LONDON (Reuters) - A former senior British intelligence officer wants to give evidence that the country’s security services knew about the torture of inmates at the U.S. prison camp in Guantanamo Bay, a newspaper reported.
The former officer is seeking permission to present evidence to a forthcoming parliamentary inquiry that British officials saw detainees being tortured in December 2002, the Sunday Times said quoting senior security sources.
Details of torture were disclosed during meetings held at the London headquarters of Britain’s MI5 in 2002 and the evidence is believed to include claims that British officials witnessed inmates being chained, hooded, waterboarded and subjected to mental abuse by CIA officials, the report said.
No one was immediately available to comment at Britain’s interior ministry which handles media queries relating to MI5.
A report by the U.S. Senate published in 2014 said the CIA used sexual threats, waterboarding and other harsh methods to interrogate terrorism suspects in the years after the Sept. 11, 2001, attacks on the United States.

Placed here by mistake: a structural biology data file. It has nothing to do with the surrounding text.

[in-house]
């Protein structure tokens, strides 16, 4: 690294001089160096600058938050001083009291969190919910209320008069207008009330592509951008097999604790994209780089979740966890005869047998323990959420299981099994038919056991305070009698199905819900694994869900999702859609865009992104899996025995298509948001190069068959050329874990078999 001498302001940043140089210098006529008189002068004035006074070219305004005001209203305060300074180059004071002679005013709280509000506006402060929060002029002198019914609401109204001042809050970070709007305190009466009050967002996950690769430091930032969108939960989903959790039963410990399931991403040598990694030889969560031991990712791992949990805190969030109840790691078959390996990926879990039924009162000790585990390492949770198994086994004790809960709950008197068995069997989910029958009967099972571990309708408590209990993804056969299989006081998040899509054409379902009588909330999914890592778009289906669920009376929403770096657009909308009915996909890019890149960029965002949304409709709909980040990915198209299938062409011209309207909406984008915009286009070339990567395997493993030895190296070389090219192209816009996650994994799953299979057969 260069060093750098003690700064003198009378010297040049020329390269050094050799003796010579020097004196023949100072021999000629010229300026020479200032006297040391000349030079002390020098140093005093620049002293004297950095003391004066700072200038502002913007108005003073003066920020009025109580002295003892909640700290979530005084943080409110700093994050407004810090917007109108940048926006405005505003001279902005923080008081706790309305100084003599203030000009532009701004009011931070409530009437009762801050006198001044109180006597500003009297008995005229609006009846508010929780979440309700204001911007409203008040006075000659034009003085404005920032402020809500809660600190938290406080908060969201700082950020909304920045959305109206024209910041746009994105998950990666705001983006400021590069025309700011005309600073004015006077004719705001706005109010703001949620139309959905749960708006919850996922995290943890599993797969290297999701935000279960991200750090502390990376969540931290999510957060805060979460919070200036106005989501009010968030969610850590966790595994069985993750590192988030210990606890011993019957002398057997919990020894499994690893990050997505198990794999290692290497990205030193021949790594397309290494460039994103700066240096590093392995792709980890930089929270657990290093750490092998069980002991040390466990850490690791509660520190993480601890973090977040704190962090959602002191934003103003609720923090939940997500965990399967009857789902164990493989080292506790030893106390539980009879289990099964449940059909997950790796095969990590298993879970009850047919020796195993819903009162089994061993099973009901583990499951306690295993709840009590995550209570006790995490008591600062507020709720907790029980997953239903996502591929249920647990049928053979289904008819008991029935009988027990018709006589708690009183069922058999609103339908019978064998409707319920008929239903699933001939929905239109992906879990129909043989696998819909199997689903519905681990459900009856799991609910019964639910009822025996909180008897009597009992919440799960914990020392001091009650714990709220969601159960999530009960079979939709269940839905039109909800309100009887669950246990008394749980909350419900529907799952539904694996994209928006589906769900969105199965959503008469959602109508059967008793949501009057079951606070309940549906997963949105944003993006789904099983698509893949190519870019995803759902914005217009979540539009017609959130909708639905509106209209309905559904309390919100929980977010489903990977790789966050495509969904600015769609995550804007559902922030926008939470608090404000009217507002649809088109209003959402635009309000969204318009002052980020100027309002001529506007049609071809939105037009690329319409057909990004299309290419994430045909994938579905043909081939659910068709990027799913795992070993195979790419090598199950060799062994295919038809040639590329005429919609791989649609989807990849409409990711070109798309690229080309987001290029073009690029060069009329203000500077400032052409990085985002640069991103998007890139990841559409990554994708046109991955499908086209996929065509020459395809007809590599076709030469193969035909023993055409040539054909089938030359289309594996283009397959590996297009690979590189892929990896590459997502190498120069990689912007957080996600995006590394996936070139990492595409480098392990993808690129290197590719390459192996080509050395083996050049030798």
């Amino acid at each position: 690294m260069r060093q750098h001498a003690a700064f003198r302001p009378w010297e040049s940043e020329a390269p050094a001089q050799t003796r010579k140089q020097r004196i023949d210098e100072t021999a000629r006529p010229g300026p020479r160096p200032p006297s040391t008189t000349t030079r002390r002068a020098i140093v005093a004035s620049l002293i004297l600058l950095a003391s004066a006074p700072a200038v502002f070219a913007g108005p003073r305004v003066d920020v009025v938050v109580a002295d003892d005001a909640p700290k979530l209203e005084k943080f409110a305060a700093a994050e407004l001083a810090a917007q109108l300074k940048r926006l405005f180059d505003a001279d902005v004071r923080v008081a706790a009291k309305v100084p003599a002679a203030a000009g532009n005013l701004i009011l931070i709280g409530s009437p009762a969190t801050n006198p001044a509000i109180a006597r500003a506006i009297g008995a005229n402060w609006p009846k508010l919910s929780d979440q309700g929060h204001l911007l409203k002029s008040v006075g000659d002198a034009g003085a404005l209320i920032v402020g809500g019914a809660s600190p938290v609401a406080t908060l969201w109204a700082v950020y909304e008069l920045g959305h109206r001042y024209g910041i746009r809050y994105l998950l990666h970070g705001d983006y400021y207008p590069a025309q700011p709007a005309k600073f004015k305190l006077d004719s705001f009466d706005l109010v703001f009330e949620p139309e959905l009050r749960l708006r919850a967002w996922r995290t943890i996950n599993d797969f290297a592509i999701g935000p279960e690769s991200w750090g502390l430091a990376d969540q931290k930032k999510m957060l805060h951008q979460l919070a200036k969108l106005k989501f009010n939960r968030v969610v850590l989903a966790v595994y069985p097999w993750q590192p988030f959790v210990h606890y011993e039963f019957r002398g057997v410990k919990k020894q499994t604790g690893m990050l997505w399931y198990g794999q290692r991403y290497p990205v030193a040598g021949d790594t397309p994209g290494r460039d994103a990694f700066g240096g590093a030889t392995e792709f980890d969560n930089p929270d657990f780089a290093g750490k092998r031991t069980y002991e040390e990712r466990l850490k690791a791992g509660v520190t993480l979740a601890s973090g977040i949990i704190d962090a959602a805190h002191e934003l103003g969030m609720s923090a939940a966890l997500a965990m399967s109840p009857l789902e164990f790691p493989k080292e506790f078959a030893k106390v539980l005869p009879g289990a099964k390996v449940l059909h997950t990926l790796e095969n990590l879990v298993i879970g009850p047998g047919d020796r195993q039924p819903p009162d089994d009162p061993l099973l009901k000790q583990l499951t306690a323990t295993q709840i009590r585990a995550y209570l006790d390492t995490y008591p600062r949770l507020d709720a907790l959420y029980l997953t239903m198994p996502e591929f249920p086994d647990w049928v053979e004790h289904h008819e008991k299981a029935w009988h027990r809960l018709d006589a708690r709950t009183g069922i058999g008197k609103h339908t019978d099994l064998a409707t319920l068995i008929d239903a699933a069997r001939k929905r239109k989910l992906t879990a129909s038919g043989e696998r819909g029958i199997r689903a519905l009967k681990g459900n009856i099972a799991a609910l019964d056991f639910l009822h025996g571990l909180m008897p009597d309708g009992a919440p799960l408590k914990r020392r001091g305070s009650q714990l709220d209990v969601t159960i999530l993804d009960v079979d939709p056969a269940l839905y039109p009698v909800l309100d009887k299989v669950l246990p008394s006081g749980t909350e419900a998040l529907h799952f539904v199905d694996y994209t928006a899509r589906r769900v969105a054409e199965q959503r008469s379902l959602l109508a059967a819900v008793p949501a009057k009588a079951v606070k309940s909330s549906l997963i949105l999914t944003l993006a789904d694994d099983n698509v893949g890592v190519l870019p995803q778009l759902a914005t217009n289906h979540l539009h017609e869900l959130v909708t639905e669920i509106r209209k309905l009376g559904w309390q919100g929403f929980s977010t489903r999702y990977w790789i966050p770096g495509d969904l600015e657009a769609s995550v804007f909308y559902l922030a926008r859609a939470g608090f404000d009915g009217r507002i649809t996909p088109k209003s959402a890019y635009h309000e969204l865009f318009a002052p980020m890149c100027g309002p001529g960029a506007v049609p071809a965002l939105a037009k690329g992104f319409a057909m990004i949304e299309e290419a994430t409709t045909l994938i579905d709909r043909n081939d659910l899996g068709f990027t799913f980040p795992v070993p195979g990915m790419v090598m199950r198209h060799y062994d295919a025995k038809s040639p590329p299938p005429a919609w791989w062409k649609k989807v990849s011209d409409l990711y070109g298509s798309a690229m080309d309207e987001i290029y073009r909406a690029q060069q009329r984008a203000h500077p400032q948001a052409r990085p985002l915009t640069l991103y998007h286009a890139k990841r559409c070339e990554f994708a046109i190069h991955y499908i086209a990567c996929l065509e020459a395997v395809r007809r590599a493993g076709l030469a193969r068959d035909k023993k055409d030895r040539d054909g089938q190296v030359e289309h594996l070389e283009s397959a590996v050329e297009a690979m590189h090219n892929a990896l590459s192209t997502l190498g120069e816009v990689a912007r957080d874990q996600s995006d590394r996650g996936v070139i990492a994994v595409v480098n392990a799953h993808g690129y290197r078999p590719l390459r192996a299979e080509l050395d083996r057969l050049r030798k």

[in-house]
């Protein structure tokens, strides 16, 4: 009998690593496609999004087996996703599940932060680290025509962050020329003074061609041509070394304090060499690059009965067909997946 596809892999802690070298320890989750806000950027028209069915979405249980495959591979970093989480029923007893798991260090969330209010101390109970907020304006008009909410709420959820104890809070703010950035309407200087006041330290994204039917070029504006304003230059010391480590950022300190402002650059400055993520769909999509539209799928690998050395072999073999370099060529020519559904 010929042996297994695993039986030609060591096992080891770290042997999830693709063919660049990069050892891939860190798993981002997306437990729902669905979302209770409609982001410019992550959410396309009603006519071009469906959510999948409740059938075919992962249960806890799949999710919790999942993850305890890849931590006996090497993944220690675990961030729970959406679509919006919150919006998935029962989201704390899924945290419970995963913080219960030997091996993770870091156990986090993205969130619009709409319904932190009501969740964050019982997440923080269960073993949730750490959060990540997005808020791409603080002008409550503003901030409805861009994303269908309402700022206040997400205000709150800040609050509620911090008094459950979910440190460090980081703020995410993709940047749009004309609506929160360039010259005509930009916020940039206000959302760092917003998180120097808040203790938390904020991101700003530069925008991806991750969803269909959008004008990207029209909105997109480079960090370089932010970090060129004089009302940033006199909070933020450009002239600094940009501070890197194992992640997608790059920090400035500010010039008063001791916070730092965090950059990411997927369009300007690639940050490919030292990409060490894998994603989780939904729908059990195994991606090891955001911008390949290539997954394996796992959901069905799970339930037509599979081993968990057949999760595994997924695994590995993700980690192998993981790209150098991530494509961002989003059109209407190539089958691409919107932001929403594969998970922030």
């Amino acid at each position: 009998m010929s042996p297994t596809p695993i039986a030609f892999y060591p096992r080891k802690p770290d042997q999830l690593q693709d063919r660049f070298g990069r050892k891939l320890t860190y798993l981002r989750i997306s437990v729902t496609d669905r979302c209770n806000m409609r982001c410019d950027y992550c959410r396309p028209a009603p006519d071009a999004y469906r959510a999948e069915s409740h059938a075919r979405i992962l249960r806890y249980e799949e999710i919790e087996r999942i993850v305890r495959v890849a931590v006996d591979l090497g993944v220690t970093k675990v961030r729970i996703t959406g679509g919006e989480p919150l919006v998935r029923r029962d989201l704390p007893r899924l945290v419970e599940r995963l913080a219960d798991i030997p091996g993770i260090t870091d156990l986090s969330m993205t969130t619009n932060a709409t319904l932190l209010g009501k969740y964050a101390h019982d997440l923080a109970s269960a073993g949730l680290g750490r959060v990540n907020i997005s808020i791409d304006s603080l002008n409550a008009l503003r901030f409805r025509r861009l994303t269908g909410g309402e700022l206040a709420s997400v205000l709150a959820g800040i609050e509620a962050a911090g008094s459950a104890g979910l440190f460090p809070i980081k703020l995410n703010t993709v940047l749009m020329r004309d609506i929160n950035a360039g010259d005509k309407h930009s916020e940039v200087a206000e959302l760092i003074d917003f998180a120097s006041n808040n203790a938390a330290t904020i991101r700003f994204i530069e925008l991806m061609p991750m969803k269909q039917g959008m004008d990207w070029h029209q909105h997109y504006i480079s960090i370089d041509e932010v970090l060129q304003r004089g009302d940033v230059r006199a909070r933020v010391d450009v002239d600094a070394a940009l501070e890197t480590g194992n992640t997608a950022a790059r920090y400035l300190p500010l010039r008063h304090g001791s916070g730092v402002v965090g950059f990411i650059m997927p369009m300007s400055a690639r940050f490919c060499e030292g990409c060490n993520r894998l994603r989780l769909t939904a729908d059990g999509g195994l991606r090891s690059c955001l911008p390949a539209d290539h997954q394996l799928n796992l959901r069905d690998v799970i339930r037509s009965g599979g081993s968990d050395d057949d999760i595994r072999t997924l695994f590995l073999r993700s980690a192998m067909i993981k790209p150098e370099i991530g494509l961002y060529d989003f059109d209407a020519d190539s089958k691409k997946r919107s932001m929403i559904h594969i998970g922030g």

A former British inmate at Guantanamo said last month that British security officers witnessed him being tortured by American soldiers in Afghanistan. [nL8N1420FW]
Separately, a former British inmate at Guantanamo said in 2014 he underwent psychological torture included execution threats and light deprivation.
The prison in Guantanamo, in Cuba, was opened in 2002 to house foreign terrorism suspects but has drawn international criticism from human rights activists and many foreign governments. U.S. President Barack Obama is seeking to close it.
Reporting by Kylie MacLellan; Editing by Mark Heinrich